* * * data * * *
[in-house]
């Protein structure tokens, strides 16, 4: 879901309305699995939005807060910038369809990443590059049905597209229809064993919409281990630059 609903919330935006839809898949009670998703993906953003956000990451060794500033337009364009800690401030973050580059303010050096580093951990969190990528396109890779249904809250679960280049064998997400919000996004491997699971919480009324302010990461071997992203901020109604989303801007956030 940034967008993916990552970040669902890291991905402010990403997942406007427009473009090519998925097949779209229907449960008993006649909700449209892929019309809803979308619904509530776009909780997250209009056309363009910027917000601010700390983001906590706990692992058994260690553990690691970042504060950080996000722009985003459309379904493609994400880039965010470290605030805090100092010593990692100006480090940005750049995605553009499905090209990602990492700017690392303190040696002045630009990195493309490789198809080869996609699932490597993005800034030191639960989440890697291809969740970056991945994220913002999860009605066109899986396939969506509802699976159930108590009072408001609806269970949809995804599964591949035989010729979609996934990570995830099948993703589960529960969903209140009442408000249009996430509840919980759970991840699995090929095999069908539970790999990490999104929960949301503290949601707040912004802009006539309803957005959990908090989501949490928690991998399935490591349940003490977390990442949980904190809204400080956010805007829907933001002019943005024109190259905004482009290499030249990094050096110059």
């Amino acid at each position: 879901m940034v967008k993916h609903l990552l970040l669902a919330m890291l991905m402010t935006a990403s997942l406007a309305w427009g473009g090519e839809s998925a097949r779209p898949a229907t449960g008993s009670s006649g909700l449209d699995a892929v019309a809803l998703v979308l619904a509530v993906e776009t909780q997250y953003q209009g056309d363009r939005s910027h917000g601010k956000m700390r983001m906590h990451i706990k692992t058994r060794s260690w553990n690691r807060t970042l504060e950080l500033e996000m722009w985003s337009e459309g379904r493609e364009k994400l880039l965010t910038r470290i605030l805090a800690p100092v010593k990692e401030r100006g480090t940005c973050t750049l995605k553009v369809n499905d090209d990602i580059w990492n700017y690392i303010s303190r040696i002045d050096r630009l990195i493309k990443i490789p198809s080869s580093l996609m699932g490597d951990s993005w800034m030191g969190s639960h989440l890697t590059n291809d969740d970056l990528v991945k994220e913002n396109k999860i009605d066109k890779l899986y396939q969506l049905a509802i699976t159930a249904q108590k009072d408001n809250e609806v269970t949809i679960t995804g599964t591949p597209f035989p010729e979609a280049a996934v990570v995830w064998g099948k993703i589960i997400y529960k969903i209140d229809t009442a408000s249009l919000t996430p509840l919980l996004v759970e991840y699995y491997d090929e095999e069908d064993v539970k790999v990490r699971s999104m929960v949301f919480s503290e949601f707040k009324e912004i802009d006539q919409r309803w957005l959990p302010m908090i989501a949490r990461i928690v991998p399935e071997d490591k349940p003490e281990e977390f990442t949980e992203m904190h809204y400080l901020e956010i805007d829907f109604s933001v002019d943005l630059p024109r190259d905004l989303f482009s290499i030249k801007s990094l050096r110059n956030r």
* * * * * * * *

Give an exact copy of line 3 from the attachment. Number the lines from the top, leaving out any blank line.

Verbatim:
């Amino acid at each position: 879901m940034v967008k993916h609903l990552l970040l669902a919330m890291l991905m402010t935006a990403s997942l406007a309305w427009g473009g090519e839809s998925a097949r779209p898949a229907t449960g008993s009670s006649g909700l449209d699995a892929v019309a809803l998703v979308l619904a509530v993906e776009t909780q997250y953003q209009g056309d363009r939005s910027h917000g601010k956000m700390r983001m906590h990451i706990k692992t058994r060794s260690w553990n690691r807060t970042l504060e950080l500033e996000m722009w985003s337009e459309g379904r493609e364009k994400l880039l965010t910038r470290i605030l805090a800690p100092v010593k990692e401030r100006g480090t940005c973050t750049l995605k553009v369809n499905d090209d990602i580059w990492n700017y690392i303010s303190r040696i002045d050096r630009l990195i493309k990443i490789p198809s080869s580093l996609m699932g490597d951990s993005w800034m030191g969190s639960h989440l890697t590059n291809d969740d970056l990528v991945k994220e913002n396109k999860i009605d066109k890779l899986y396939q969506l049905a509802i699976t159930a249904q108590k009072d408001n809250e609806v269970t949809i679960t995804g599964t591949p597209f035989p010729e979609a280049a996934v990570v995830w064998g099948k993703i589960i997400y529960k969903i209140d229809t009442a408000s249009l919000t996430p509840l919980l996004v759970e991840y699995y491997d090929e095999e069908d064993v539970k790999v990490r699971s999104m929960v949301f919480s503290e949601f707040k009324e912004i802009d006539q919409r309803w957005l959990p302010m908090i989501a949490r990461i928690v991998p399935e071997d490591k349940p003490e281990e977390f990442t949980e992203m904190h809204y400080l901020e956010i805007d829907f109604s933001v002019d943005l630059p024109r190259d905004l989303f482009s290499i030249k801007s990094l050096r110059n956030r």